Imagine a tree so mighty that the federal government built its interstate highway system around it.
Now more than 300 years old, the 68-foot-high Arbutus Oak sits amid a ribbon of highways -- southbound Interstate 95 and the outer loop of the Baltimore Beltway.
For the past 30 years, folks from Arbutus, the tiny blue-collar town in southwest Baltimore County, have made their way to the grassy knoll, where the giant white oak sits next to an off ramp, to pull weeds and clip branches.
"It's something that they thought was nice enough to keep, so much so that they built I-95 and [Interstate] 695 around it," said C.J. Bokman of the Arbutus Community Association, which has adopted the tree. "When something has been around that long, you want to keep it."
The first community group to take care of the oak was the Arbutus Lions Club, which came upon a sick tree facing its last days in 1972.
Weeds and small trees had grown in the underbrush, threatening to choke the tree and its muscular branches. The club brought in an expert from the U.S. Forestry Service, who deemed the oak "salvageable" with a little care.
That same year, the Lions Club dubbed the tree "The Arbutus Oak," hoping that it would become a symbol of the town much like the Wye Oak on the Eastern Shore and the stately Richards Oak in Cecil County.
Arbutus' ties to the oak are "definitely emotional because the tree is a living thing. And it's been around longer than any human," said Nancy Herwig, executive director of the mid-Atlantic chapter of the International Society of Arboriculture.
"In urban areas, having a tree last that long is very strange," Herwig said. "In urban areas, the tree life span is a lot shorter."
In the late 17th century, about when the oak began growing, roads were for the use of horses, Indians combed the landscape and settlements in the New World were ruled by an English king. George Washington wouldn't be born for more than 30 years.
By 1832, the oak stood on the property of Emanuel Wade, whose family owned the 85-acre property at Washington Boulevard and Sulphur Spring Road. In 1954, the federal government bought the land to build the interstates, but decided to ensure the oak would remain.
"The roads were realigned," said David Buck, a spokesman for the State Highway Administration. "The ramps were shifted so that it could be protected."
Federal officials calculated that the oak, with a trunk 12 feet in diameter, was more than 283 years old in 1976, when it was named a state Bicentennial Tree.
While excavating land around the oak for the interstates, workers found Indian artifacts, prompting townspeople to wonder whether Indians used the tree and its majestic 85-foot canopy as a meeting place.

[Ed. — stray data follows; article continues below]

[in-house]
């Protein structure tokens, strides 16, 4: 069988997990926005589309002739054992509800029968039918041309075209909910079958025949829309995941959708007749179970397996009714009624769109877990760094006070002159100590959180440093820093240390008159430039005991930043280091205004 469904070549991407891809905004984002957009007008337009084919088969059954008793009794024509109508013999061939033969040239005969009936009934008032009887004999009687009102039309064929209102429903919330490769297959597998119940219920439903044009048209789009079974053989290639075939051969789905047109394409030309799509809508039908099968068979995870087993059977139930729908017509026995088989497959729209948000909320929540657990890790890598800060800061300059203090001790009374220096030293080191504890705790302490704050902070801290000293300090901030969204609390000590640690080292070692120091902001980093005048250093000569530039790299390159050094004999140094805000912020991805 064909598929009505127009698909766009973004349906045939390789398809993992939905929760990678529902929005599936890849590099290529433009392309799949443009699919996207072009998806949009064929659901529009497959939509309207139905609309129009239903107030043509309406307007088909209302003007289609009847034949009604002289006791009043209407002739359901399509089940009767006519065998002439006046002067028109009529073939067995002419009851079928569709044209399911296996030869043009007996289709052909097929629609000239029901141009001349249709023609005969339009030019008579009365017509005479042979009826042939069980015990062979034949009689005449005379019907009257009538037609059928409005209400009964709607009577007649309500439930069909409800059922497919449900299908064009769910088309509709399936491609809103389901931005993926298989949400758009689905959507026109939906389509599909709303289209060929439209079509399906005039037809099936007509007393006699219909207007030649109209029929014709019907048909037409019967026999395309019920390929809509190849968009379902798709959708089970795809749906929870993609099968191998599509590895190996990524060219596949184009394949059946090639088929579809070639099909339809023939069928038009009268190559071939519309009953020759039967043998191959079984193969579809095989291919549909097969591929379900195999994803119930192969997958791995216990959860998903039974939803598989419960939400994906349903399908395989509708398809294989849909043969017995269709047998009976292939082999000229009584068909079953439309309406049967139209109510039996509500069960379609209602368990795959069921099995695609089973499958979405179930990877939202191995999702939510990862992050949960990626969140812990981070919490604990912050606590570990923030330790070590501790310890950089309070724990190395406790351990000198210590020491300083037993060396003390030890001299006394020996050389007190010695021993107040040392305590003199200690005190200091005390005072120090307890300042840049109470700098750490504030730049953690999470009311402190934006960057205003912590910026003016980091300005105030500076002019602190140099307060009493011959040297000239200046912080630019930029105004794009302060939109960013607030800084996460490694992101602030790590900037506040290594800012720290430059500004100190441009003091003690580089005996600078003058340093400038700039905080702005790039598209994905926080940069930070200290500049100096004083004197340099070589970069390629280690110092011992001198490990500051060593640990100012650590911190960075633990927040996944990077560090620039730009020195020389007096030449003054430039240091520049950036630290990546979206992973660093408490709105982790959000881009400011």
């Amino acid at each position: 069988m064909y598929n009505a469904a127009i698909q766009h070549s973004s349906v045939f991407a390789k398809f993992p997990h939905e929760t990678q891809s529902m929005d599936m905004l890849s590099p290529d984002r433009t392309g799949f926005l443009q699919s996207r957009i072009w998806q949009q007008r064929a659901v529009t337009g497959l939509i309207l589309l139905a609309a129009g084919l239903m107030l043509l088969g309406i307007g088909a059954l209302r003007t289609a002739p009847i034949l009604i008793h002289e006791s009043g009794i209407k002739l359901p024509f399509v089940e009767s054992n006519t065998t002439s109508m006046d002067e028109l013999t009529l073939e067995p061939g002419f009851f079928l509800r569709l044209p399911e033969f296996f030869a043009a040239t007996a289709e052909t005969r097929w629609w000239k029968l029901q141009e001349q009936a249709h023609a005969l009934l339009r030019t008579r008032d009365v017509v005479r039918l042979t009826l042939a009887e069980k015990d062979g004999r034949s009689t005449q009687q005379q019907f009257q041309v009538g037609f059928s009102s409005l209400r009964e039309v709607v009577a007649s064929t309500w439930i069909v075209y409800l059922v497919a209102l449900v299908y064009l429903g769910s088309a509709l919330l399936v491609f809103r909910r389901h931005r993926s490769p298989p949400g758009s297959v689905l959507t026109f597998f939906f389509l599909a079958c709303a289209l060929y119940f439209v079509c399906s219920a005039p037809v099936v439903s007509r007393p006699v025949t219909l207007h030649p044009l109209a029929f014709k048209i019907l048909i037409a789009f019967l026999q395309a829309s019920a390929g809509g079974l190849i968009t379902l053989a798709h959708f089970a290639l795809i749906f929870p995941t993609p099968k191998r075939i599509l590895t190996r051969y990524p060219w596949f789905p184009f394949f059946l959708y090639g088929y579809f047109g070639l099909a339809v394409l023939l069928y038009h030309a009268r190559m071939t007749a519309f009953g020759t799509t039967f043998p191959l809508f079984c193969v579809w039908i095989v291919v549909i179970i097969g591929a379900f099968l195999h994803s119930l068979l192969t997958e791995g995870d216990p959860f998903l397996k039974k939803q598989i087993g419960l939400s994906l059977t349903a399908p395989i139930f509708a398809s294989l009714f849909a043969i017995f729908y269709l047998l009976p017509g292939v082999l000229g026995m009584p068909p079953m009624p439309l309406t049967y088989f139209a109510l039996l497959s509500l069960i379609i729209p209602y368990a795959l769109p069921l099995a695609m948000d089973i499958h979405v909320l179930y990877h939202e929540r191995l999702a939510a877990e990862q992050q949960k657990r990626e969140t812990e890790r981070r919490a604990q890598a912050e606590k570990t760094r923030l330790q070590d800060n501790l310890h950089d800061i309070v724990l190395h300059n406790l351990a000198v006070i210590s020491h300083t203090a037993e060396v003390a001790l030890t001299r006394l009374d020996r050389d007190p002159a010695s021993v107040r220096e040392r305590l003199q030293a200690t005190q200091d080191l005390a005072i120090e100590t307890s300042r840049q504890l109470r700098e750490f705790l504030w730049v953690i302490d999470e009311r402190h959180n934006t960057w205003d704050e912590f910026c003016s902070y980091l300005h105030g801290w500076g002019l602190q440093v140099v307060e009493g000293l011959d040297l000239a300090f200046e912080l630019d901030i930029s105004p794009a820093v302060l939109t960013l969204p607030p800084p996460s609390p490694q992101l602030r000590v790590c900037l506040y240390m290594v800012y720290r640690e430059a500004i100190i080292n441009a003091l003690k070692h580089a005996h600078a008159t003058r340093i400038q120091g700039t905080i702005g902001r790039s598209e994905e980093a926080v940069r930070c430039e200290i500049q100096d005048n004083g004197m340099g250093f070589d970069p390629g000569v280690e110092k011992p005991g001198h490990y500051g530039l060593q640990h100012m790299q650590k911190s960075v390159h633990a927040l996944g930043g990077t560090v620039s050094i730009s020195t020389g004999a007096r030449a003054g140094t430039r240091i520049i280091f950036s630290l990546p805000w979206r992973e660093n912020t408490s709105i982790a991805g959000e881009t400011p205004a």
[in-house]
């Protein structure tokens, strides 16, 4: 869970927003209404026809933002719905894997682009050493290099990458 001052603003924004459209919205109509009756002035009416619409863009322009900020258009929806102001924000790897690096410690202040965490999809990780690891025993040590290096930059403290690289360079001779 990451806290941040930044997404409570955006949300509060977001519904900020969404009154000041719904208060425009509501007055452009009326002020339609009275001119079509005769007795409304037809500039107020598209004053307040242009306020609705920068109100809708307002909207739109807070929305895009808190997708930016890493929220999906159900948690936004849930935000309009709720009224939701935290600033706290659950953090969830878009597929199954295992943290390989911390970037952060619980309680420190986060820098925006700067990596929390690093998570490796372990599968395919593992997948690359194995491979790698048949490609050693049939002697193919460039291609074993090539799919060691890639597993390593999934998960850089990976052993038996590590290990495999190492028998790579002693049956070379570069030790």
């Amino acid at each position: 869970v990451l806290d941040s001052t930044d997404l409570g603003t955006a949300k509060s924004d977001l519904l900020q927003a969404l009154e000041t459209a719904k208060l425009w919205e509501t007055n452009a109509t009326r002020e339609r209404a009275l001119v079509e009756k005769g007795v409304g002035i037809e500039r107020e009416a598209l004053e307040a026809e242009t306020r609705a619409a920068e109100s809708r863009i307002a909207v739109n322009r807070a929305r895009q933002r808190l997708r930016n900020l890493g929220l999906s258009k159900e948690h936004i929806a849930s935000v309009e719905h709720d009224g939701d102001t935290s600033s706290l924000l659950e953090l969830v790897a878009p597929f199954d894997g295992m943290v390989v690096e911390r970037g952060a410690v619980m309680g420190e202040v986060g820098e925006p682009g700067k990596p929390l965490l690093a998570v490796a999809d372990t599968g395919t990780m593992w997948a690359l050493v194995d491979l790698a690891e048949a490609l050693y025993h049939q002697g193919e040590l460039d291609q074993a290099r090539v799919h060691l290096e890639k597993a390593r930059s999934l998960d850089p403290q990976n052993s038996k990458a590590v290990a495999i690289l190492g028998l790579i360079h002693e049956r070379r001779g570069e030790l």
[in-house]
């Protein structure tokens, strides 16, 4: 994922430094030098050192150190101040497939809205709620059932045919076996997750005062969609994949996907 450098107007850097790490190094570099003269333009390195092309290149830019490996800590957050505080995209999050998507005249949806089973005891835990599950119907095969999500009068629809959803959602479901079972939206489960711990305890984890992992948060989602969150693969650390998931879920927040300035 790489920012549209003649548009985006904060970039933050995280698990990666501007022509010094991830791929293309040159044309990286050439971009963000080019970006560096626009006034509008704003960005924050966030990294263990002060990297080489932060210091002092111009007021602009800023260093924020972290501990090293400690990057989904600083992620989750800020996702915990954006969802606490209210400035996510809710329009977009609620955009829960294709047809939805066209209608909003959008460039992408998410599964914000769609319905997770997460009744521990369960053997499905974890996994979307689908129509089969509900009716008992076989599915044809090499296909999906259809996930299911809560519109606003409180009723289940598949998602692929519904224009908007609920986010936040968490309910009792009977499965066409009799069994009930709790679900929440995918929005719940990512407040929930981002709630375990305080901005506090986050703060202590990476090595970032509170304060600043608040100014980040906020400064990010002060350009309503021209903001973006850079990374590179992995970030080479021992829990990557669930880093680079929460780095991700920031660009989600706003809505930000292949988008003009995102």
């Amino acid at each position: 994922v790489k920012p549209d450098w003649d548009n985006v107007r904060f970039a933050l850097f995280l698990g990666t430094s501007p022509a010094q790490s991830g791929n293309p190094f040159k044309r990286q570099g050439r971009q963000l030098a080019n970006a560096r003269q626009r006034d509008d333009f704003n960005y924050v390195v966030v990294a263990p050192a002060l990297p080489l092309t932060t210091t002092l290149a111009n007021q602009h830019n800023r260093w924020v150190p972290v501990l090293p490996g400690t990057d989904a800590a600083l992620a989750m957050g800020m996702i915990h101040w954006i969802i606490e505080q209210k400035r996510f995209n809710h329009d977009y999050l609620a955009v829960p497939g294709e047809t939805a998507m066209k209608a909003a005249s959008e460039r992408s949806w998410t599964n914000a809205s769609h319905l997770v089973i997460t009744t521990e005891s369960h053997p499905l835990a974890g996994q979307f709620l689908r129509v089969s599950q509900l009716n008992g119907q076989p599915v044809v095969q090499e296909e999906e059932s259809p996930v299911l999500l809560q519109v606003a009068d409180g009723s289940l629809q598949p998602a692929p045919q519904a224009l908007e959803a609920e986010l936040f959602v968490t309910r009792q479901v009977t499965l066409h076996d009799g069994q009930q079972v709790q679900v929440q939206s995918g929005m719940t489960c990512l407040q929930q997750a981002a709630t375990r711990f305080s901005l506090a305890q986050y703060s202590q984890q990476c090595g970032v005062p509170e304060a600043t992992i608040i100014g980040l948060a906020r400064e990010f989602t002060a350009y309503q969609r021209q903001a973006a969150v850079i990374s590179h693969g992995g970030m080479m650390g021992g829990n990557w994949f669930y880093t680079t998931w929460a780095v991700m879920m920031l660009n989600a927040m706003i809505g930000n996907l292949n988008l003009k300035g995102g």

Legend also has it that Lafayette and his men trooped past the oak in 1781 on the road to Elkridge during the Revolutionary War.
"It's probably the oldest tree in the area," said George Kendrick, coach of the Arbutus Golden Eagles semipro football team, who has lived in town for 60 years. "And it's still imposing when you see it."
The Lions Club erected a plaque on the site and someone -- likely vandals -- placed Emanuel Wade's tombstone inside the waist-high, wrought-iron protective railing that the club members built around the tree.
The Lions Club cared for the tree through the mid-1980s. The association took on the mantle in 1996 when club member Joe Freson was riding by the area.
"I saw it with my son and I said 'Man, we've got an oak tree,'" Freson said. "What got my attention is its perfect shape. It is the epitome of an oak tree."
Club members enlisted the help of state Del. James E. Malone Jr. He was able to persuade the State Highway Administration to help paint the fence around the tree and to clear brush.
"It really needed a lot of work," Malone said. "People got together and we pulled the shrubs and painted the fence."
Malone said a lot of work is necessary to keep the oak alive.
"It's awesome, it's very, very awesome," Malone said of the tree. "For the government to move an interstate for it, you know it's awesome."
Despite its legend, many Arbutus residents have never seen the tree because of its location.
"Nobody knows where it is," said Donna Cameron of the Greater Arbutus Community Alliance. "It's hard to see because you're flying down the Beltway at 65 miles an hour."
The tree also hasn't yet become a symbol for the town, Cameron said.
"It gets attention now and then but it's not really a 'Let's rally around the tree' kind of thing," she said.
It's been a year since anyone has worked on the tree. Bokman said he visited recently and found weeds and shrubs returning. The association is talking about when members can begin pulling weeds again.
"It's a pretty tree," Freson said. "We haven't been up there this year yet, but we will."